No Instruments Were Damaged in the Writing of this Blog
The only question is…whose instrument will he be playing?
Christopher Wilke thought he was being extra careful when he used a special valet service to check in his lute before he boarded a Delta Airlines flight to Rochester, NY. Â Instead, he wound up in Delta’s baggage services office in Rochester in an attempt to arrange for repairs to his badly damaged instrument. After getting the runaround, he posted a brief comment about the incident on his Facebook page, which was picked up by Norman Lebrecht, a British music and cultural affairs commentator, who posted it on his blog, which is where I first heard the story. It didn’t take long for the posting to go viral and for hits to exceed 100,000.
Since the initial reports, Wilke has been contacted by “a member of Congress” who has offered to help with the negotiations. Â We should have a very interesting conversation whenÂ Christopher joins me in the studio Friday, January 24th.
Conversely, a different airline had a completely opposite reaction to a damaged instrument.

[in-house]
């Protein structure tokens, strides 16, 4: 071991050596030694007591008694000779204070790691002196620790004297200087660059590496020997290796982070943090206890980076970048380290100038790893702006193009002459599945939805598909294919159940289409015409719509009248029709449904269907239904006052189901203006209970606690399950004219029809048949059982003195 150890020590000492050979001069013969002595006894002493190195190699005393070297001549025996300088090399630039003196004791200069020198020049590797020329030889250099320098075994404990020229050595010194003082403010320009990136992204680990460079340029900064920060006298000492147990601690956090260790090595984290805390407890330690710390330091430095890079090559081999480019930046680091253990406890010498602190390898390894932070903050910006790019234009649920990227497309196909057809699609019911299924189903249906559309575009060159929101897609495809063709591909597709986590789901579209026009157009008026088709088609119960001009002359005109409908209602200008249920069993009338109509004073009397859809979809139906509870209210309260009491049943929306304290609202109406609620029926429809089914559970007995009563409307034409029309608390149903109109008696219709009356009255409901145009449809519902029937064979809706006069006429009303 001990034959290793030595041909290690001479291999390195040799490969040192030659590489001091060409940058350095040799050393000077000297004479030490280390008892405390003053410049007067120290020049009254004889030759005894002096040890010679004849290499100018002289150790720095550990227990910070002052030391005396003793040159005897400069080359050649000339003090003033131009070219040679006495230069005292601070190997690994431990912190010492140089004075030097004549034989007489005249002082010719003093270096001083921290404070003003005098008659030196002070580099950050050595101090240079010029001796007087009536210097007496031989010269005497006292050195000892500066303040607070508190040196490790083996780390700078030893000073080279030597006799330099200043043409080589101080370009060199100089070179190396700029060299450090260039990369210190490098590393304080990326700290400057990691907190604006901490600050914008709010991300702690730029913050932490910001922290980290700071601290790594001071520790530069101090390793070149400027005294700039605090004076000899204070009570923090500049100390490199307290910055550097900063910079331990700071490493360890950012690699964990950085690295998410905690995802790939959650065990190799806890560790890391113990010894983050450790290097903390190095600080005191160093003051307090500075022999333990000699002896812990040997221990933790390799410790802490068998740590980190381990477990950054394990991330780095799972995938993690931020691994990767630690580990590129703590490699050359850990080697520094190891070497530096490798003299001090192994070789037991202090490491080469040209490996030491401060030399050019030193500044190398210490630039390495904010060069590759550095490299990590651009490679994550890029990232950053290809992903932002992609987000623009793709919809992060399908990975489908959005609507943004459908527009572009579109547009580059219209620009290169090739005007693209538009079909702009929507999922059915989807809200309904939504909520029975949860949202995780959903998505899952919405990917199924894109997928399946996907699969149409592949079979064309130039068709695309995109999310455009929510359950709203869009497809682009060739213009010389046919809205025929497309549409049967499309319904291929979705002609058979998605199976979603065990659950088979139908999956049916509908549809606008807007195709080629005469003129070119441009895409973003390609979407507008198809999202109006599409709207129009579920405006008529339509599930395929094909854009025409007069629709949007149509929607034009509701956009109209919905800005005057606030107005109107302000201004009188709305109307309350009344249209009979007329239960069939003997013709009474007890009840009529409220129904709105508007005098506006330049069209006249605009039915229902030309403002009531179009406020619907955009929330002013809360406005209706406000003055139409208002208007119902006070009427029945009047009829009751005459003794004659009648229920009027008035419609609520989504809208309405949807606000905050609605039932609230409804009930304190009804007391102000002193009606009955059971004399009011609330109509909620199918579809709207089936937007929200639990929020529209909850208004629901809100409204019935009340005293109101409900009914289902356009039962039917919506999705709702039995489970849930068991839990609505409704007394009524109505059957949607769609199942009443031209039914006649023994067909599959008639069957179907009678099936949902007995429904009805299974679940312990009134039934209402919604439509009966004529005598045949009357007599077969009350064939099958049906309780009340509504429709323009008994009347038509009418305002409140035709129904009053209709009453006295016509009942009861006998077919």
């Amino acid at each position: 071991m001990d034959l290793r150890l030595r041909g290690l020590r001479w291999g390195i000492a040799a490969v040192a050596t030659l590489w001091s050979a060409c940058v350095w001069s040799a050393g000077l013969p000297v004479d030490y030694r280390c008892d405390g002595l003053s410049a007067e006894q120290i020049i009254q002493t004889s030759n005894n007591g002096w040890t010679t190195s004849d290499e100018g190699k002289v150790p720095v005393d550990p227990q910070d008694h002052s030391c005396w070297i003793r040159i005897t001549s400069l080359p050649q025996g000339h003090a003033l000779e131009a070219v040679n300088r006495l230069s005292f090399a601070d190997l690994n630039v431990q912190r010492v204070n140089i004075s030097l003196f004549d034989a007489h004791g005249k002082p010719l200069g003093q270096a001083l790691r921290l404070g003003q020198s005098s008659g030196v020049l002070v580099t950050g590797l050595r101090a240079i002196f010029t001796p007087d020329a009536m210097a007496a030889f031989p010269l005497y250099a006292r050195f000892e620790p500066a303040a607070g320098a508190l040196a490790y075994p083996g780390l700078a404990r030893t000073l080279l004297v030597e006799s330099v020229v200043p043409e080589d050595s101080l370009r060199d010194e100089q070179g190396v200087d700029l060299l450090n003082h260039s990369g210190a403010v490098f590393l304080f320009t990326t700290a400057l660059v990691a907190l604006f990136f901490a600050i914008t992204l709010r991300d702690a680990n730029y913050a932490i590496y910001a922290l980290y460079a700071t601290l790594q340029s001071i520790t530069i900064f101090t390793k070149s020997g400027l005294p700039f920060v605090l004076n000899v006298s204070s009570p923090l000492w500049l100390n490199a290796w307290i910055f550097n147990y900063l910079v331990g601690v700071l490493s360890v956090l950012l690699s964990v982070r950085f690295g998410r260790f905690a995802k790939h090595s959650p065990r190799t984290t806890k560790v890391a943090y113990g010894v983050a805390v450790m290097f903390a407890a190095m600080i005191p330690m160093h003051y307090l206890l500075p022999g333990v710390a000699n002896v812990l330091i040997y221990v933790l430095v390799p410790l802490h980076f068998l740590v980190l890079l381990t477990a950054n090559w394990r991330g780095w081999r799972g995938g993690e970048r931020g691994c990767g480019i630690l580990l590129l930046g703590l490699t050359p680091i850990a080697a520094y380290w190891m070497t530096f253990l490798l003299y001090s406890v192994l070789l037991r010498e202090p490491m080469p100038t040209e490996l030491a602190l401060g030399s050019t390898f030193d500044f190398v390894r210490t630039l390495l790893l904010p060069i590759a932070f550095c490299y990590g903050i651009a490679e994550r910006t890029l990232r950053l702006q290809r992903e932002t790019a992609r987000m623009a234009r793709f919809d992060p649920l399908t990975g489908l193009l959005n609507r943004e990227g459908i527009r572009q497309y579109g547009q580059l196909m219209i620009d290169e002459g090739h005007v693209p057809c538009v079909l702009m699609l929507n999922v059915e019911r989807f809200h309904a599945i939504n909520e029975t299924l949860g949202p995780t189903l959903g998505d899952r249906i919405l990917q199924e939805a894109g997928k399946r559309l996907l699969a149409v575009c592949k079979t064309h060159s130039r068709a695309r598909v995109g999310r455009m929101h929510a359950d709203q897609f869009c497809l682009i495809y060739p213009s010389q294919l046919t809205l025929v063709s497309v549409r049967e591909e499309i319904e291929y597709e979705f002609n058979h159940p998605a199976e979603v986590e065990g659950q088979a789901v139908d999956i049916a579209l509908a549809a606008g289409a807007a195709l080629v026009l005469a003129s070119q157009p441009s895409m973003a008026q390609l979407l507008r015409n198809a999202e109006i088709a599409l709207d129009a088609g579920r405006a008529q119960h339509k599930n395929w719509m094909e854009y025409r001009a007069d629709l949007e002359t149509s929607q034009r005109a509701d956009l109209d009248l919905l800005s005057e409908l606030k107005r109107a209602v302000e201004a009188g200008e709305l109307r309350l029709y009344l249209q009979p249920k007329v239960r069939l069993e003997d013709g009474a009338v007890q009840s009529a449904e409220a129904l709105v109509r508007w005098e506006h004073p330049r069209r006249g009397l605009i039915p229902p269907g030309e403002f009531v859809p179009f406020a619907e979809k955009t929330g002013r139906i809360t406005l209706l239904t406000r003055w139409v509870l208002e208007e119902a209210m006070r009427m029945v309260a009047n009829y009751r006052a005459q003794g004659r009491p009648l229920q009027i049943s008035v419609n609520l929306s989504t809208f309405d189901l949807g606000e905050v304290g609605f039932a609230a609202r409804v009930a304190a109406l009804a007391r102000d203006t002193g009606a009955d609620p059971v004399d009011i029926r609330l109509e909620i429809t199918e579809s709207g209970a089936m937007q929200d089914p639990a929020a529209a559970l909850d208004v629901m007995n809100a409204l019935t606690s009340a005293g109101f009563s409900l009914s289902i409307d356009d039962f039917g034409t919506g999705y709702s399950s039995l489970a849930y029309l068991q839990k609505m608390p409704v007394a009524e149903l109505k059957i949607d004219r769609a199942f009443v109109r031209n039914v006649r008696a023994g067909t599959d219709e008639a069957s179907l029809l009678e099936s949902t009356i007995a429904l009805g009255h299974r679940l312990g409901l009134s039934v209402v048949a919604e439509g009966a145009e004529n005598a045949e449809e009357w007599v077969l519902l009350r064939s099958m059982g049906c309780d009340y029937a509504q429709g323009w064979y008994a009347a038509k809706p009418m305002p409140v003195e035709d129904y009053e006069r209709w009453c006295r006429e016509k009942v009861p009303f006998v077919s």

Wu Man, who was named 2013 Instrumentalist of the Year by Musical America, plays a Chinese instrument known as a pipa, which is related to the lute. She has performed with Yo Yo Maâ€™s Silk Road Ensemble and the Kronos Quartet, as well as symphony orchestras around the world. Her instrument was damaged on a US Airways flight. No argument…no fuss…just apologies and an offer to get the instrument repaired. US Airways “flew her to China, where she was able to get a new pipa from the same luthier that made the broken one. Â The airline paid for the new instrument, which runs in the neighborhood of $50,000.
We all have our travel horror stories. Â I hope Christopher Wilke has good news for us when he arrives in Columbus – and am pleased Wu Man’s situation had a happy ending.
Watch Wu Man play her now-replaced pipa with the Silk Road Ensemble
Hear Christopher Wilke’s 13 course lute